Health insurance is a type of
whereby the insurer pays the medical costs of the insured if the
insured becomes sick due to covered causes, or due to accidents. The
insurer may be a private organization or a government agency. Market-based
health care systems such as that in the United States rely primarily on
private health insurance.
According the Centers for Medicare and Medicaid Services, nearly 100%
of large firms offer health insurance to their employees. Although much
more likely to offer retiree health benefits than small
firms, the percentage of large firms offering these benefits fell from 66%
in 1988 to 34% in 2002.
Common Medical Insurance Terms
Deductible - The fixed amount you have to pay before your
insurance starts to pay.
Co-insurance - A Percentage of the claim your health
insurance pays. You insure payment to the provider and the health
insurance pays a portion.
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|Affordable Health-Dental Ins
2 Beach Dr, San Rafael, CA 415 258-0390
Insurance To Go
500 Professional Center Dr
515, Novato, CA 415 898-0584Blue Cross & Blue Shield
1556 1st St # 105, Napa, CA 707 255-9511
Sanders Jacobs Cassayre Ins
3200 Villa Ln, Napa, CA 707 252-8822
1556 1st St # 105, Napa, CA 707 255-9511
Secure West Insurance Marketing ±
951 Galleron Rd, St Helena, CA 707 967-9835
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Co-insurance limit - The dollar amount you have to pay
with Co-insurance before the insurance company begins paying your
bills at 100% for the remainder of the plan year.
Out Of Pocket Maximum - The total dollar amount paid out
by a subscriber (deductible plus coinsurance).
Co-pay - A fixed fee you pay for services rendered. Most
plans cover 100% after the co-pay for services rendered, however this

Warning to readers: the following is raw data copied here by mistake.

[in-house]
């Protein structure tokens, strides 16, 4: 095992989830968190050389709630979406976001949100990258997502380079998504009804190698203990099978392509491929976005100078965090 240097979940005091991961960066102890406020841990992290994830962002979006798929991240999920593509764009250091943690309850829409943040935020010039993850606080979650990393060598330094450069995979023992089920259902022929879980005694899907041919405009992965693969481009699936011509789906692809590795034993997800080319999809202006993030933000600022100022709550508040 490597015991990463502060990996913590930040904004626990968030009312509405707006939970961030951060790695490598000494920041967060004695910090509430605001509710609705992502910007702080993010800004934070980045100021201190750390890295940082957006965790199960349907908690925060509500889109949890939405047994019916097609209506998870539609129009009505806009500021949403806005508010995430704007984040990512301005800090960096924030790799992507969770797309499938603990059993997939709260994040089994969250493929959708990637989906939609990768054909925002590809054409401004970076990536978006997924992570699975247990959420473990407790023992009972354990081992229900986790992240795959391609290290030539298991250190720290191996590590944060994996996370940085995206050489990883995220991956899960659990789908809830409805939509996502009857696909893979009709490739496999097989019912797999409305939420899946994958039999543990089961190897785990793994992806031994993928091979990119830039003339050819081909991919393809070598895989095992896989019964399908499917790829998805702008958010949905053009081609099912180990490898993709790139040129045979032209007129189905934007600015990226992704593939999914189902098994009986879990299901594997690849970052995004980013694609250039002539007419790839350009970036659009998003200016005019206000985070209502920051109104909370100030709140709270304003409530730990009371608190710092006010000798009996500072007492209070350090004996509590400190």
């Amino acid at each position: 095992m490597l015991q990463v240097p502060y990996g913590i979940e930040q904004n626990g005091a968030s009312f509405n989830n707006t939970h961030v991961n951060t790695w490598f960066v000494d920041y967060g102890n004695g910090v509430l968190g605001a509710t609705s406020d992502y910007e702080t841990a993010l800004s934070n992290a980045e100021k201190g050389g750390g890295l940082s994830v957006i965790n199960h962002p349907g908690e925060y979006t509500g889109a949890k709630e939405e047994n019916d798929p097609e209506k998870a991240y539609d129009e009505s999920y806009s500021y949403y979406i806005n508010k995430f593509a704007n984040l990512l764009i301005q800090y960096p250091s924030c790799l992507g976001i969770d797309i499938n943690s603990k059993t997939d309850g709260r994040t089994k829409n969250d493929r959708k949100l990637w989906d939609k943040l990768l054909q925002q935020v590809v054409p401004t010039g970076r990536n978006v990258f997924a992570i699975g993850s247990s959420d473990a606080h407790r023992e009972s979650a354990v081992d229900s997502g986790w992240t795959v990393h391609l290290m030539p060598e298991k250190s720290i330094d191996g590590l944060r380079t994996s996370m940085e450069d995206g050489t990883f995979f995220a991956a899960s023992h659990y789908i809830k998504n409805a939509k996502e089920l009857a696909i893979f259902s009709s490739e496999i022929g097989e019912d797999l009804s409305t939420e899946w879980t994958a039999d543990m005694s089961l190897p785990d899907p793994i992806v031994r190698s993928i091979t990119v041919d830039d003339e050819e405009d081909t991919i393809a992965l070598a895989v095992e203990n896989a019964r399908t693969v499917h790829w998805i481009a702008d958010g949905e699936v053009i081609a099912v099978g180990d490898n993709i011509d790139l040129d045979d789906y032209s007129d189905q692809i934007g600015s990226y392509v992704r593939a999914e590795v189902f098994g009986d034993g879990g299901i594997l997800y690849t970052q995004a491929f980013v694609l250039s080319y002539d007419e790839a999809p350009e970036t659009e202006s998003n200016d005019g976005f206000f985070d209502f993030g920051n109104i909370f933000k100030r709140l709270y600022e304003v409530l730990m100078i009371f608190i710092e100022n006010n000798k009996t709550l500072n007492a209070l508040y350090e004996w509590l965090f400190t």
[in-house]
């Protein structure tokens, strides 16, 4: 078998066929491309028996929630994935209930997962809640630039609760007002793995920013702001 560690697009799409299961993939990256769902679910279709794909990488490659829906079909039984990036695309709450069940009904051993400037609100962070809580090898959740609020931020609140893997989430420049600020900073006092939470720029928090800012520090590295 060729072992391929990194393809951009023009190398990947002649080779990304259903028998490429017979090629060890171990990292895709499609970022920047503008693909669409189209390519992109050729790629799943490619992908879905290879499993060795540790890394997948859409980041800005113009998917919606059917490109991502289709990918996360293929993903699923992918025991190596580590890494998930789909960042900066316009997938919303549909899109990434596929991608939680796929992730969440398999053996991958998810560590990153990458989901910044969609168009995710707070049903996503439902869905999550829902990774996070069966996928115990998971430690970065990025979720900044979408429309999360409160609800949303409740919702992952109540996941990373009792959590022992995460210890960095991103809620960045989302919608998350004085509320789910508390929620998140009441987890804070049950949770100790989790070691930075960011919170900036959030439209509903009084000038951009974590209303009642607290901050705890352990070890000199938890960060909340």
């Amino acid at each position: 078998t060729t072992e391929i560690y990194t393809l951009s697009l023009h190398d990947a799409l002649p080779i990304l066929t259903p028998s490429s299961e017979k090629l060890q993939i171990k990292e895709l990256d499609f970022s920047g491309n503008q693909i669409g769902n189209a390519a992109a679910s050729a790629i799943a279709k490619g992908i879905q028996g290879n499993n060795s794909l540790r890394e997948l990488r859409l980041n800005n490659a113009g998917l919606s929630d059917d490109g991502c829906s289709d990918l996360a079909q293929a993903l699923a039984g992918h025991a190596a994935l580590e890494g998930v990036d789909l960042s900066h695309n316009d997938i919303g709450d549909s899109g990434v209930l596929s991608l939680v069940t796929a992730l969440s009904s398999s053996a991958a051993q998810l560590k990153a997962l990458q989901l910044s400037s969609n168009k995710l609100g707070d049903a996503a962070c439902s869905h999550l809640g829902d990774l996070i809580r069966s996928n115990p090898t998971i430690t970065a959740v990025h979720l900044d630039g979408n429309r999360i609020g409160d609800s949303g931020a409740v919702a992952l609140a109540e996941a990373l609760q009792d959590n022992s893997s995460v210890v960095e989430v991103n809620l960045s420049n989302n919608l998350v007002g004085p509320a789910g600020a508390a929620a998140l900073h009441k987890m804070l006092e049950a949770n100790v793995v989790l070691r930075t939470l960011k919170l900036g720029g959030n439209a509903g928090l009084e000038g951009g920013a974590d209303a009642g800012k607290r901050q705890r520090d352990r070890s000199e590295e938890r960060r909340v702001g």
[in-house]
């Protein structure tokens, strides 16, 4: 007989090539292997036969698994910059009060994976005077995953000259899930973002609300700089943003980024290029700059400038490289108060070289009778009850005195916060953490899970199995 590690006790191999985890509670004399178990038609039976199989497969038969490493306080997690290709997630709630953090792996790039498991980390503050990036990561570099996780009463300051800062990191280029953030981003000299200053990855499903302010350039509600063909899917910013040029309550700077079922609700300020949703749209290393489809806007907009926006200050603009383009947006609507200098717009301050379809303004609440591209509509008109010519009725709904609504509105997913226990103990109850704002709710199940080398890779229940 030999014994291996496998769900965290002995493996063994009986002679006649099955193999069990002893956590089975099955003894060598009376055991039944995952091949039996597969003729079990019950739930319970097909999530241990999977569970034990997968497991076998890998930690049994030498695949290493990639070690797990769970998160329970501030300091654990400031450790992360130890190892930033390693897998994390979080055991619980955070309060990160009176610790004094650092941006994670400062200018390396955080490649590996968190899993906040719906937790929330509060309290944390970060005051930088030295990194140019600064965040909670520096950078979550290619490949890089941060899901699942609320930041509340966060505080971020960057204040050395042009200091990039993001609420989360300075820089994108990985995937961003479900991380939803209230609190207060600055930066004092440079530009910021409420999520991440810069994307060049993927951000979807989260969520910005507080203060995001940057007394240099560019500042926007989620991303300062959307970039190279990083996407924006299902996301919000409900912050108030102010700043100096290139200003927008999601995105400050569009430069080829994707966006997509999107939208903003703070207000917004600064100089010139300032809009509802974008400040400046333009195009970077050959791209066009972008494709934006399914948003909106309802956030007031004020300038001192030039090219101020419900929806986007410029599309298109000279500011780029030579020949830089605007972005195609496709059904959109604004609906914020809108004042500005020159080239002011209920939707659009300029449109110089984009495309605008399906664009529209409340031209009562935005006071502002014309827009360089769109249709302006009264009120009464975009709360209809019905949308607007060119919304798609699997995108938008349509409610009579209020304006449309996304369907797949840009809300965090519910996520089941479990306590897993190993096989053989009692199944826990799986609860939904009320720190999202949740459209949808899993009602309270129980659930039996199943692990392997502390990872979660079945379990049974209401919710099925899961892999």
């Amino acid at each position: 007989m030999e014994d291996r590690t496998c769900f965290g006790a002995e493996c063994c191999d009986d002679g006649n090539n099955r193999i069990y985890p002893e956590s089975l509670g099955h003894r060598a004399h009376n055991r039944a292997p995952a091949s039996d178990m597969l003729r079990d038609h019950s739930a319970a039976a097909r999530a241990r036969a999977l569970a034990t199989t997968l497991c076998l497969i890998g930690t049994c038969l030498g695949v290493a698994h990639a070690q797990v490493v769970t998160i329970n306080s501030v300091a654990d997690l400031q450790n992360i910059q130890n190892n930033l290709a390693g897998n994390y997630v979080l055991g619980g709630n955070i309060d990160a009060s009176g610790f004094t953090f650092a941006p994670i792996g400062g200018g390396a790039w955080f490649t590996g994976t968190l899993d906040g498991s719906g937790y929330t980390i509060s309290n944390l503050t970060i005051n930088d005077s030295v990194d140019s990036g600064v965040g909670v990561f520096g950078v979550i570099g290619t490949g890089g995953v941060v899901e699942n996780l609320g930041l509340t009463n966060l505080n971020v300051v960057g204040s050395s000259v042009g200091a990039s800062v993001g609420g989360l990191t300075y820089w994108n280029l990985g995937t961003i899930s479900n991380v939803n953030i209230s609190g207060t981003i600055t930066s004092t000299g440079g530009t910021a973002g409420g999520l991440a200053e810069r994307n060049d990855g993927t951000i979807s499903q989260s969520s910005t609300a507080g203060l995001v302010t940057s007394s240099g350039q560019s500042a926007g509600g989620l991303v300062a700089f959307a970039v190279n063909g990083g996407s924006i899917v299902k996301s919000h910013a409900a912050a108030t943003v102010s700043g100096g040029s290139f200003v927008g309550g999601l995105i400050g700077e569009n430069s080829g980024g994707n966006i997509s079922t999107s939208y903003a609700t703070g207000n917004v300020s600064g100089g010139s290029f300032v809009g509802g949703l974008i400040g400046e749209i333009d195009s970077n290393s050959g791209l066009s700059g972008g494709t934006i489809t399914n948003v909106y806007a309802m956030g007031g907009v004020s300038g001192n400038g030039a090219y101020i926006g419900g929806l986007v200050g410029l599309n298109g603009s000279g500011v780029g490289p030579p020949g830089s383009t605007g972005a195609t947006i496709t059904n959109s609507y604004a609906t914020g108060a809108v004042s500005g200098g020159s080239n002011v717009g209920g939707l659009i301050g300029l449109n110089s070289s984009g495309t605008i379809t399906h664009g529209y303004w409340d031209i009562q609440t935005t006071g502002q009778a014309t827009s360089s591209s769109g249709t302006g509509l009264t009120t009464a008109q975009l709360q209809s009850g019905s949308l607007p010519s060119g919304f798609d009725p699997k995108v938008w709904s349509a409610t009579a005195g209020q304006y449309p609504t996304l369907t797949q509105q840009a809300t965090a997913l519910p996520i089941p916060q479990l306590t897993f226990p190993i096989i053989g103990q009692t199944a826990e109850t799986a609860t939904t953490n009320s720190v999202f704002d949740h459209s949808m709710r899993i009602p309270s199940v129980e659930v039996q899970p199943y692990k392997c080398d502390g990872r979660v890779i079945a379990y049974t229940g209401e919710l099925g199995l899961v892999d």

can be adjusted to any amount depending on how the plan is set up.
Life time maximum - The total your policy will pay out.
Many plans have a yearly restoration amount which will replenish the
total so that after the policy money is exhausted there will still be
some money in the following plan year for new claims.
Co-ordination of benefits or COB - How your plan pays
when it is second to another plan. There are three principle methods
in US health plans.
Maintenance of benefits - If the other plan pays the
same amount or greater than your plan, then your plan pays nothing. If
the other plan pays less, your plan pays only the difference between
what it would have paid and what the other did pay.
100% allowable - The secondary plan pays the patient
responsibility up to the full allowed amount by the plan.
Government Exclusion - In general these plans take the patient
responsibility remaining from the primary plan and treat it as a brand
new claim and pay it under the normal plan benefits.
Self-Insured - Many major U.S. and world corporations
hire insurance companies as administrators to manage a pool of money
held by the company. Many state and federal laws do not apply to these
Fully Insured - The insurance company collects the
premiums and pays claims from its own money.
Reciprocity - Most insurance plans deal with networks of
doctors. If for example you have an HMO plan that allows you to see
any HMO provider anywhere in the country, it is called Full
Reciprocity, but if it only allows you access to local area networks
of providers it is called Limited Reciprocity and if you can only go
to select networks that your company has purchased access to, it is
called No Reciprocity.
Experimental or Investigational - Most insurance
companies will deny coverage for any procedures or tests which have
not been medically verified by clinical trials conducted by recognized
bodies of physicians or scientists. Many medical providers use tests
which they believe in but have not been clinically validated.
No-fault - This is generally for automobile insurances,
however if your auto policy is no-fault and you are injured, the
medical insurance will become a secondary payor and will not be able
to process claims until explanation of benefits are received from the
auto insurance carrier.
The Birthday rule - many insurance companies have
adopted this rule to determine which parent is primary payor when both
parents cover the same dependants. Who ever has the earlier date of
birth, excluding the year, is designated primary insurance carrier.
Exceptions to this rule usually arise when there is a court order for
one of the parents to be the primary carrier.
Subscriber - The primary member on the insurance policy.
Par Providers - Medical providers who have an established
relationship with an insurance company
Out-of-Network/Non Participating/Non-Par Providers -
Medical providers without an established relationship with an
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